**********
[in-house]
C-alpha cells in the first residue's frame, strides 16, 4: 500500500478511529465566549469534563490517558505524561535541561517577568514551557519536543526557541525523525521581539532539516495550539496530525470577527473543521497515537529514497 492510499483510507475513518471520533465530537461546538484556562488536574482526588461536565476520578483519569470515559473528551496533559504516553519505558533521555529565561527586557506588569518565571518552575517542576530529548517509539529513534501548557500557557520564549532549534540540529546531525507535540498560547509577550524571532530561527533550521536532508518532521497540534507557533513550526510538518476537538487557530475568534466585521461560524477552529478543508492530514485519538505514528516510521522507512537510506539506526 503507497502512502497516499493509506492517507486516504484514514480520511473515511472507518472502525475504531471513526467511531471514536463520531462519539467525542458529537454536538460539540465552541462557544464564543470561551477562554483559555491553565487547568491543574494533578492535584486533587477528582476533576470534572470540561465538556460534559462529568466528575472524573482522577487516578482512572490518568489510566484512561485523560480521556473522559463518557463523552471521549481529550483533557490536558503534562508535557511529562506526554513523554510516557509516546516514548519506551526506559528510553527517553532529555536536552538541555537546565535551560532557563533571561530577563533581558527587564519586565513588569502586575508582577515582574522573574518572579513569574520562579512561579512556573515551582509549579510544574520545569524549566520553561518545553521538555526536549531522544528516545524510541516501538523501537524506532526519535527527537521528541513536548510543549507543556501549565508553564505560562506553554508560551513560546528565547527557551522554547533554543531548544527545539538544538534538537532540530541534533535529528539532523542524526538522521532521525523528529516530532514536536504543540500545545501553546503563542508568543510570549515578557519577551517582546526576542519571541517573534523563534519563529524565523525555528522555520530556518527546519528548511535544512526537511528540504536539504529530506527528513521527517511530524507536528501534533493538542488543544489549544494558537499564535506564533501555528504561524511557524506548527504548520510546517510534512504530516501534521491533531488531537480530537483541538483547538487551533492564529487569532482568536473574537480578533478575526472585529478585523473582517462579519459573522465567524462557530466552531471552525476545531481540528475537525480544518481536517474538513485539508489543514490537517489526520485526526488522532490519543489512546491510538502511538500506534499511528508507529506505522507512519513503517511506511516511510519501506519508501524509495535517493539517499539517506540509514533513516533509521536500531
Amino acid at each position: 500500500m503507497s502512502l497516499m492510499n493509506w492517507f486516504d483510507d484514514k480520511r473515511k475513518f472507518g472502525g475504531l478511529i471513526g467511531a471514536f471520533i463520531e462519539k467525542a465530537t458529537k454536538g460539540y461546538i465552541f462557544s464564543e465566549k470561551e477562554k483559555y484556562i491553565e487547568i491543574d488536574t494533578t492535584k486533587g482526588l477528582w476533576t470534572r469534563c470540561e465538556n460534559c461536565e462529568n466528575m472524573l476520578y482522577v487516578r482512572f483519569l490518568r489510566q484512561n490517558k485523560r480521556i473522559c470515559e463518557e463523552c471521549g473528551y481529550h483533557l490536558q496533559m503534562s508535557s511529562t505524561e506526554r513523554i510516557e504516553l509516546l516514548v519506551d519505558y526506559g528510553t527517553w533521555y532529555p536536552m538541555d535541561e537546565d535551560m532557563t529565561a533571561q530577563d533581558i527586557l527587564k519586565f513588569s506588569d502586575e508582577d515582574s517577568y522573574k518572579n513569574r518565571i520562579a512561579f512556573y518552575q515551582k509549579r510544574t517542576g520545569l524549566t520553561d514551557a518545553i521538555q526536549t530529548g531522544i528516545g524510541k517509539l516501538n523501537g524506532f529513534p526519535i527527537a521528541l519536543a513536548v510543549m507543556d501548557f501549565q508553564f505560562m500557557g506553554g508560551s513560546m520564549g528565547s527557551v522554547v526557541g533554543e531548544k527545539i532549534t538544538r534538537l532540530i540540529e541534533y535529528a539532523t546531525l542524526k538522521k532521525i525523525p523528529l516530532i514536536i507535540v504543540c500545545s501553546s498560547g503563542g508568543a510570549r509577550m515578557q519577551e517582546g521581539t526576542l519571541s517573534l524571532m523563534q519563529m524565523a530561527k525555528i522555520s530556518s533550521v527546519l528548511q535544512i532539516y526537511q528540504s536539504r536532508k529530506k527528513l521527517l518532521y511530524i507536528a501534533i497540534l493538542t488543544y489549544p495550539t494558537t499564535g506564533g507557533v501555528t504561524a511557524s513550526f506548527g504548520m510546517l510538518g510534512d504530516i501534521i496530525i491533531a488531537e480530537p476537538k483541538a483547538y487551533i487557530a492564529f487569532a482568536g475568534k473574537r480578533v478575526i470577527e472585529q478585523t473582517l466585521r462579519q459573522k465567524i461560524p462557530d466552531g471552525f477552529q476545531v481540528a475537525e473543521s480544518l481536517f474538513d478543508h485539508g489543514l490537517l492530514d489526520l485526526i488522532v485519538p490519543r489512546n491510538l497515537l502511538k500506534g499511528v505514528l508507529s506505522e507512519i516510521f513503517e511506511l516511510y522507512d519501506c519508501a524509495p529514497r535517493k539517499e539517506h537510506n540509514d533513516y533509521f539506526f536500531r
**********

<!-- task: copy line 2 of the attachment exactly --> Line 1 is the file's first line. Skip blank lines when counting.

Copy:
C-alpha cells in the first residue's frame, strides 16, 4: 500500500478511529465566549469534563490517558505524561535541561517577568514551557519536543526557541525523525521581539532539516495550539496530525470577527473543521497515537529514497 492510499483510507475513518471520533465530537461546538484556562488536574482526588461536565476520578483519569470515559473528551496533559504516553519505558533521555529565561527586557506588569518565571518552575517542576530529548517509539529513534501548557500557557520564549532549534540540529546531525507535540498560547509577550524571532530561527533550521536532508518532521497540534507557533513550526510538518476537538487557530475568534466585521461560524477552529478543508492530514485519538505514528516510521522507512537510506539506526 503507497502512502497516499493509506492517507486516504484514514480520511473515511472507518472502525475504531471513526467511531471514536463520531462519539467525542458529537454536538460539540465552541462557544464564543470561551477562554483559555491553565487547568491543574494533578492535584486533587477528582476533576470534572470540561465538556460534559462529568466528575472524573482522577487516578482512572490518568489510566484512561485523560480521556473522559463518557463523552471521549481529550483533557490536558503534562508535557511529562506526554513523554510516557509516546516514548519506551526506559528510553527517553532529555536536552538541555537546565535551560532557563533571561530577563533581558527587564519586565513588569502586575508582577515582574522573574518572579513569574520562579512561579512556573515551582509549579510544574520545569524549566520553561518545553521538555526536549531522544528516545524510541516501538523501537524506532526519535527527537521528541513536548510543549507543556501549565508553564505560562506553554508560551513560546528565547527557551522554547533554543531548544527545539538544538534538537532540530541534533535529528539532523542524526538522521532521525523528529516530532514536536504543540500545545501553546503563542508568543510570549515578557519577551517582546526576542519571541517573534523563534519563529524565523525555528522555520530556518527546519528548511535544512526537511528540504536539504529530506527528513521527517511530524507536528501534533493538542488543544489549544494558537499564535506564533501555528504561524511557524506548527504548520510546517510534512504530516501534521491533531488531537480530537483541538483547538487551533492564529487569532482568536473574537480578533478575526472585529478585523473582517462579519459573522465567524462557530466552531471552525476545531481540528475537525480544518481536517474538513485539508489543514490537517489526520485526526488522532490519543489512546491510538502511538500506534499511528508507529506505522507512519513503517511506511516511510519501506519508501524509495535517493539517499539517506540509514533513516533509521536500531